Mexico’s most remarkable train journey

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There’s a train
journey in Mexico that takes you past some of
the most spectacular scenery in the world. It’s a trip I’ve wanted to
make for a very long time. It’s 5:00am. I haven’t even had my tea yet. But I’m here at El Chepe,
Mexico’s last passenger train, and I’m so excited. El Chepe is the nickname for
the Chihuahua Pacifica railroad, which runs between Chihuahua
city and Los Mochis on the Gulf of California
in Sinaloa state. Mexico’s railways were
nationalised in 1937 and state run for six decades. But privatisation combined with
highway and air route expansion essentially killed off passenger
train travel by the late 1990s. El Chepe was privatised in 1998,
and it’s the sole surviving route. Jose Contreras started
working on the train when he was 16 selling drinks. There are 17 scheduled
stops on this journey. Although unofficially, it
can stop over 50 times. At one of the stops while
Jose wrangles the crowd I’m allowed access
to the engine to talk to engineer Victor Gomez. Construction of the
line began in 1898, but delays due to engineering
limitations, funding difficulties, and the
Mexican Revolution meant the railway was
only completed in 1961. It was definitely
worth the effort. This is exactly why I wanted
to get the El Chepe train! It’s absolutely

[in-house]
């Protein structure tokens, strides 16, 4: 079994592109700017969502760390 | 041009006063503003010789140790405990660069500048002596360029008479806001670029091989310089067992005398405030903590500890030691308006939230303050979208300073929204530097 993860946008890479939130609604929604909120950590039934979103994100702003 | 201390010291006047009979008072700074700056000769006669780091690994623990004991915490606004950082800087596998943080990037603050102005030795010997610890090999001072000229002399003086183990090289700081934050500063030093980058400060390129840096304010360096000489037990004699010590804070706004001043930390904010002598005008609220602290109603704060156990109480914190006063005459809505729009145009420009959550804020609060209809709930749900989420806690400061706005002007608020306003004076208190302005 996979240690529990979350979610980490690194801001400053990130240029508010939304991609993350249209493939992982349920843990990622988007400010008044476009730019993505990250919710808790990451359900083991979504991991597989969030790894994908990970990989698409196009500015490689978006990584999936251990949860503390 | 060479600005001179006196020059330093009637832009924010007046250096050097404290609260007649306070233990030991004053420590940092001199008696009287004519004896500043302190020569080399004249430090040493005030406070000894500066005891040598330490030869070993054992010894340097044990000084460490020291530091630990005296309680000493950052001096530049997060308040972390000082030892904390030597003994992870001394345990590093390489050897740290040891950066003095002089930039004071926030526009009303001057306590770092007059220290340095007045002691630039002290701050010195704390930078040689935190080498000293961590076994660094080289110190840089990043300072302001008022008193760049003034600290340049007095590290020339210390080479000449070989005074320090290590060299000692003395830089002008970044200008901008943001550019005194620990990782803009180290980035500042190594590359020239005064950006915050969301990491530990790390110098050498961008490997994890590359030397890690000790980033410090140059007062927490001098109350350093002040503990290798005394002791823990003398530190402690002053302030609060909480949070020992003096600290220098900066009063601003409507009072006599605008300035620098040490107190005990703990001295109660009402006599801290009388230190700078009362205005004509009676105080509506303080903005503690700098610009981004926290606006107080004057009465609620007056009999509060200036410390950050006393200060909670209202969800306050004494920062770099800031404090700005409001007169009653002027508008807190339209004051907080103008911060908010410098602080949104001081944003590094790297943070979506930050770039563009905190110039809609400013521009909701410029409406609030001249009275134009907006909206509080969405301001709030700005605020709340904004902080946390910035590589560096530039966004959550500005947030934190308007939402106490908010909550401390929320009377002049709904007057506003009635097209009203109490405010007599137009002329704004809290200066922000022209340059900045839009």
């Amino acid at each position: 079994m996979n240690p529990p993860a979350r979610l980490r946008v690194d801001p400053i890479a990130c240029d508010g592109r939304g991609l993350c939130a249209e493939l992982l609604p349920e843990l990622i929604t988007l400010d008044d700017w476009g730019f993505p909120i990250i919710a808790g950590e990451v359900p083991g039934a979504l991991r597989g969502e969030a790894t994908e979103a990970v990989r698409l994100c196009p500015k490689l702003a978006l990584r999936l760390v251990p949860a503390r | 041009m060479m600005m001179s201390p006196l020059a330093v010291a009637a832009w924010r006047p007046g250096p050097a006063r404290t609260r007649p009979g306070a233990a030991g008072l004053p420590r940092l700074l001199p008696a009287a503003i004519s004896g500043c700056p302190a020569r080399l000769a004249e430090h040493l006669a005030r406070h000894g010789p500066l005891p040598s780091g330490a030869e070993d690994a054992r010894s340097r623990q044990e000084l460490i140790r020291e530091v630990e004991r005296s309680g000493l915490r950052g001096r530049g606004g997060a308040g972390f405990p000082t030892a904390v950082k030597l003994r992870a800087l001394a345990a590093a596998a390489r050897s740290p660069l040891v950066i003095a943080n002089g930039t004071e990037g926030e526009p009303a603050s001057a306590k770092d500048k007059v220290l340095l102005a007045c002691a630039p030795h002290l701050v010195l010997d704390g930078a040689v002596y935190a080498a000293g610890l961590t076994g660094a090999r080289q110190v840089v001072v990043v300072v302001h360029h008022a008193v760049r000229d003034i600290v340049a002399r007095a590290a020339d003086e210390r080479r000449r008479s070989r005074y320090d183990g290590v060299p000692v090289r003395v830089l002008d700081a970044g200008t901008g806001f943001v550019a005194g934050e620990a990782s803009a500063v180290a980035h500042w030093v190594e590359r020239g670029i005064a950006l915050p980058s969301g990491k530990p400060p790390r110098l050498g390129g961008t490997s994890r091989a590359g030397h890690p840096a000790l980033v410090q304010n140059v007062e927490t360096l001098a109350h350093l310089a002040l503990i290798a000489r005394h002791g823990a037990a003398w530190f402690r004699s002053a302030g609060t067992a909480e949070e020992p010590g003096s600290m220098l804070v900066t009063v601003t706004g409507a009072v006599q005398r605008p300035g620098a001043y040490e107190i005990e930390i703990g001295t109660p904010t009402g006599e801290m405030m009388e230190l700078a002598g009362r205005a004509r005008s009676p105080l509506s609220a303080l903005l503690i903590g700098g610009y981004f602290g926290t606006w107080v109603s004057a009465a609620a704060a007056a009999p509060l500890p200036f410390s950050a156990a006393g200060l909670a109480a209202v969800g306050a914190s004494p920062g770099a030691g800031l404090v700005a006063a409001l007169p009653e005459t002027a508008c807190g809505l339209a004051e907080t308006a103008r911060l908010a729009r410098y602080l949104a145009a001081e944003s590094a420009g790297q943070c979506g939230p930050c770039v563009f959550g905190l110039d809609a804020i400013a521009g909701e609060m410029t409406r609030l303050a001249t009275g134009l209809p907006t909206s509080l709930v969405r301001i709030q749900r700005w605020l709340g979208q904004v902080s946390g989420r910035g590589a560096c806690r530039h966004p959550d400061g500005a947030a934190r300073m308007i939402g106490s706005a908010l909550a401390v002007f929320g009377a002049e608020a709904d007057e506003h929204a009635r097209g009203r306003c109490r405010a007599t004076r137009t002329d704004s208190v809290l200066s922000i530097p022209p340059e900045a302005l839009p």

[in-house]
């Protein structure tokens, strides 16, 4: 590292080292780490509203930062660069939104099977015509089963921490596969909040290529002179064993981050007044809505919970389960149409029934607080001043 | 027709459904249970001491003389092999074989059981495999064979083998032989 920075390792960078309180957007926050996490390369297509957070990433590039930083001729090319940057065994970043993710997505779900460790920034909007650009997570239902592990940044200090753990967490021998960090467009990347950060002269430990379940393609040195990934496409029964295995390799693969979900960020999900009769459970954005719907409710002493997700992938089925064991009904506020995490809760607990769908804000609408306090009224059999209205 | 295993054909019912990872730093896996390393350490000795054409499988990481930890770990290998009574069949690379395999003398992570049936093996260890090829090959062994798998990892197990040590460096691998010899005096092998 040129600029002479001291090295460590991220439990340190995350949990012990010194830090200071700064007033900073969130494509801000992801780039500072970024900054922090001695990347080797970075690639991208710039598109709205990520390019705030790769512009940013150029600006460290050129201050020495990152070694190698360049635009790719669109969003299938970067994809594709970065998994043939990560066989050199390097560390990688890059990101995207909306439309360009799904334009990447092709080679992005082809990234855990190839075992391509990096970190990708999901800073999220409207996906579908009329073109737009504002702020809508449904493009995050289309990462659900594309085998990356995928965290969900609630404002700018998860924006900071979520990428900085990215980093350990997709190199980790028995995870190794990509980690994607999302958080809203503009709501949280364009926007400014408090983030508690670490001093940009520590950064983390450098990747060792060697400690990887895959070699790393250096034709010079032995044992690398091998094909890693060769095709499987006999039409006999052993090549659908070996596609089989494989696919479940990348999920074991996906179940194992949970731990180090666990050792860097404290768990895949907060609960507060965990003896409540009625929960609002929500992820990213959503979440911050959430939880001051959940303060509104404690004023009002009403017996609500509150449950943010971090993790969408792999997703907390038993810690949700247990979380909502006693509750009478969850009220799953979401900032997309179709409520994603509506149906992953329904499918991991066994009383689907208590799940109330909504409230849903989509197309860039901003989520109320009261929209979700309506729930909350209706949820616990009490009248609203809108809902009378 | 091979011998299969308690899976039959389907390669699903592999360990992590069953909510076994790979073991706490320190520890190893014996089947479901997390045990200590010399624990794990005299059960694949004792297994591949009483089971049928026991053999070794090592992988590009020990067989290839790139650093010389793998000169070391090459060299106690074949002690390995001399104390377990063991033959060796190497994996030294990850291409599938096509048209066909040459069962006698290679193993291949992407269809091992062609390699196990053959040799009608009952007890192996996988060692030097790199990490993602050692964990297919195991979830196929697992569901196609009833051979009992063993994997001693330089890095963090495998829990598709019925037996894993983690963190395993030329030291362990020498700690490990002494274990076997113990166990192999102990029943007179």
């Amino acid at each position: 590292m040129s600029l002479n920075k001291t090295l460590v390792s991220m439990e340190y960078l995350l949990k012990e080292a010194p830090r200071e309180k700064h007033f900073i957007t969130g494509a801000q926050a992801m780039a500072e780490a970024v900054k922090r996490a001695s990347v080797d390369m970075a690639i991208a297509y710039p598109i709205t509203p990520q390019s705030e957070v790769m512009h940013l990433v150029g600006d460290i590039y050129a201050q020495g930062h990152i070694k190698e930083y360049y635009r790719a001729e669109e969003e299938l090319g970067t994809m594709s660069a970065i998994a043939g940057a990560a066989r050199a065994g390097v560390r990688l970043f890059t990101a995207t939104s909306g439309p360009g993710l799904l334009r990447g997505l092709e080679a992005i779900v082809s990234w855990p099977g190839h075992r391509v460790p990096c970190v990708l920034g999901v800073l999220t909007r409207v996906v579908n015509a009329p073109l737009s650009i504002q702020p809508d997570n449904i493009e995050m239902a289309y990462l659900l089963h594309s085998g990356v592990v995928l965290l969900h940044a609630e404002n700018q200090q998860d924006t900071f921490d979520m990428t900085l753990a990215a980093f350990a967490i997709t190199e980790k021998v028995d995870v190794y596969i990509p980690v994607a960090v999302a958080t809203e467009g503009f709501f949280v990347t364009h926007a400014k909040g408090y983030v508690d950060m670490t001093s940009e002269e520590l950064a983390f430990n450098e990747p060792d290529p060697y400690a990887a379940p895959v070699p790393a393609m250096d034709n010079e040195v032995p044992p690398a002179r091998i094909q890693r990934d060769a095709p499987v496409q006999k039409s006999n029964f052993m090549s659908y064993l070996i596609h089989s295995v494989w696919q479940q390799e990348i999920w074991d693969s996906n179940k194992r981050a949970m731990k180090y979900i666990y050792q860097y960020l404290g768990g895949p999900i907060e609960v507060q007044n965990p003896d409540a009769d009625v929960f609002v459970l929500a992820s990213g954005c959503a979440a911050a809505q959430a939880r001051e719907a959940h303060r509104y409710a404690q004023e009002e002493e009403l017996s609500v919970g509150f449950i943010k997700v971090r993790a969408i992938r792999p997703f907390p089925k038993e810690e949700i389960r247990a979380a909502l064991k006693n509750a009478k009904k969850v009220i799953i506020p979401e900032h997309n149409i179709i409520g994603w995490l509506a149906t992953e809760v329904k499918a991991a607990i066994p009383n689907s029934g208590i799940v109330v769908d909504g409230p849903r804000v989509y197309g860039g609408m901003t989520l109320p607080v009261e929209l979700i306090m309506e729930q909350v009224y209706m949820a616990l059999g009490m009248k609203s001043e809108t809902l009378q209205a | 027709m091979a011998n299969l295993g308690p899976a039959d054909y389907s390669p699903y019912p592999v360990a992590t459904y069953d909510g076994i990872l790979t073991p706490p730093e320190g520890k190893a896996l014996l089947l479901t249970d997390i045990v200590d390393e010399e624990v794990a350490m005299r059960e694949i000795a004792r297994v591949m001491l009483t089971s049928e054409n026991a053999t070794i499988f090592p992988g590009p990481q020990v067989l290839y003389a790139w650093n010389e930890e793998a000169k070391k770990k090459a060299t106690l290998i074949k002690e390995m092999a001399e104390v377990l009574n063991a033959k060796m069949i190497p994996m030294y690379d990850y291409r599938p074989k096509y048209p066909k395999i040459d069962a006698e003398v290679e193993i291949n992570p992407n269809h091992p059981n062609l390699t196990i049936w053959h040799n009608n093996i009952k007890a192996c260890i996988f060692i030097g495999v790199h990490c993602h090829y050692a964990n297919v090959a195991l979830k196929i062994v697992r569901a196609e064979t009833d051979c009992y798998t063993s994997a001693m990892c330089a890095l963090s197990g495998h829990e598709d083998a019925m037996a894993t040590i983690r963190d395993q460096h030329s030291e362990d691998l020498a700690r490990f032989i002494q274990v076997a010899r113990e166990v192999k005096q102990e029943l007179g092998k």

stunning, and these aren’t even the best bits yet. Through its journey, the line
climbs to over 2,400 metres. High up in Mexico’s legendary
Sierra Madre mountains we stop at Divisadero. Here, passengers can
take a close look at the Copper Canyon,
which is actually larger than America’s Grand Canyon. This is what I’ve come to see. It stretches as far as you can
see, as deep as you can see. There’s supposed to
be a river down there. Who knows where? It’s just magnificent. It’s green. It’s rugged. And it goes on, and on, and on. Sadly, I’ve only got
15 minutes to take it all in before we’re off again. Parts of this area are only
accessible via the El Chepe train, so it’s an important
transport system for locals. For, others the motivation to
ride the train is different. These grandmothers go
on holiday every year without their husbands. Even though the atmosphere
is lighthearted, there’s still the odd and
slightly surreal reminder that the state of Sinaloa, where
notorious drug lord El Chapo Guzmán was captured,
isn’t far away. Not that it seems to
bother anyone here. It was hard to leave the
party, but there’s still plenty to see outside. As the light fades, we
gradually wind our way down to Los Mochis,
and hours later reach our final destination. It’s 2:00am. We’ve been on the
train since 6:00am. But we’re finally here
in Los Mochis, Sinaloa. It’s been an unforgettable
ride, but now it’s time for bed.

 

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